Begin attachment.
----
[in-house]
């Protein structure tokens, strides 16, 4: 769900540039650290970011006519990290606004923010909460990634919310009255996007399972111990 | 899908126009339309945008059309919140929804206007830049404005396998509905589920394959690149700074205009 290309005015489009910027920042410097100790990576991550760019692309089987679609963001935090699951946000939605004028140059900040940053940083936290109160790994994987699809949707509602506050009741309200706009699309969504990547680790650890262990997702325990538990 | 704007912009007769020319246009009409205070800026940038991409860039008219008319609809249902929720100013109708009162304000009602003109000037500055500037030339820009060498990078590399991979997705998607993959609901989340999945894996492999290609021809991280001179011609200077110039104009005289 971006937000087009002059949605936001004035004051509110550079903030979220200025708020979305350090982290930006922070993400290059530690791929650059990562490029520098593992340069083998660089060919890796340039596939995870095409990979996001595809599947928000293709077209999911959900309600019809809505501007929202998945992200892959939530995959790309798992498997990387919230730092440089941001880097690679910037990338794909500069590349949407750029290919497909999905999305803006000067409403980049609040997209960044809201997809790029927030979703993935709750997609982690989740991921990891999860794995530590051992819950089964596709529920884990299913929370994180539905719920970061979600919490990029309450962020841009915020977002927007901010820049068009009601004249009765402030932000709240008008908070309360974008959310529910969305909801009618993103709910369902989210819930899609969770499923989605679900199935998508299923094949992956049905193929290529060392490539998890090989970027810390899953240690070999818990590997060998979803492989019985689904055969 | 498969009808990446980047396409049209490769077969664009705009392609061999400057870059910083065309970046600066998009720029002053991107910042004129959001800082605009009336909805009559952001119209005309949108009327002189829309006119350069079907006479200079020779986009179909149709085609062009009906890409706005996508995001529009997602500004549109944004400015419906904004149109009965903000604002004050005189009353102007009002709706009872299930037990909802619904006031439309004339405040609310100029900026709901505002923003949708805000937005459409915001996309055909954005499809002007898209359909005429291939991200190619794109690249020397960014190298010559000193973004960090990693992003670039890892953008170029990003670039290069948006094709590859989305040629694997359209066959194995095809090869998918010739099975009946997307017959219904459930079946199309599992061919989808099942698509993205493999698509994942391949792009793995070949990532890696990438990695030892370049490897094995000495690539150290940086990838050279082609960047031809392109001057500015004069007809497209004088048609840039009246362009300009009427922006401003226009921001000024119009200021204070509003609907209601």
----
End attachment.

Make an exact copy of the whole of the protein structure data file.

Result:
[in-house]
């Protein structure tokens, strides 16, 4: 769900540039650290970011006519990290606004923010909460990634919310009255996007399972111990 | 899908126009339309945008059309919140929804206007830049404005396998509905589920394959690149700074205009 290309005015489009910027920042410097100790990576991550760019692309089987679609963001935090699951946000939605004028140059900040940053940083936290109160790994994987699809949707509602506050009741309200706009699309969504990547680790650890262990997702325990538990 | 704007912009007769020319246009009409205070800026940038991409860039008219008319609809249902929720100013109708009162304000009602003109000037500055500037030339820009060498990078590399991979997705998607993959609901989340999945894996492999290609021809991280001179011609200077110039104009005289 971006937000087009002059949605936001004035004051509110550079903030979220200025708020979305350090982290930006922070993400290059530690791929650059990562490029520098593992340069083998660089060919890796340039596939995870095409990979996001595809599947928000293709077209999911959900309600019809809505501007929202998945992200892959939530995959790309798992498997990387919230730092440089941001880097690679910037990338794909500069590349949407750029290919497909999905999305803006000067409403980049609040997209960044809201997809790029927030979703993935709750997609982690989740991921990891999860794995530590051992819950089964596709529920884990299913929370994180539905719920970061979600919490990029309450962020841009915020977002927007901010820049068009009601004249009765402030932000709240008008908070309360974008959310529910969305909801009618993103709910369902989210819930899609969770499923989605679900199935998508299923094949992956049905193929290529060392490539998890090989970027810390899953240690070999818990590997060998979803492989019985689904055969 | 498969009808990446980047396409049209490769077969664009705009392609061999400057870059910083065309970046600066998009720029002053991107910042004129959001800082605009009336909805009559952001119209005309949108009327002189829309006119350069079907006479200079020779986009179909149709085609062009009906890409706005996508995001529009997602500004549109944004400015419906904004149109009965903000604002004050005189009353102007009002709706009872299930037990909802619904006031439309004339405040609310100029900026709901505002923003949708805000937005459409915001996309055909954005499809002007898209359909005429291939991200190619794109690249020397960014190298010559000193973004960090990693992003670039890892953008170029990003670039290069948006094709590859989305040629694997359209066959194995095809090869998918010739099975009946997307017959219904459930079946199309599992061919989808099942698509993205493999698509994942391949792009793995070949990532890696990438990695030892370049490897094995000495690539150290940086990838050279082609960047031809392109001057500015004069007809497209004088048609840039009246362009300009009427922006401003226009921001000024119009200021204070509003609907209601």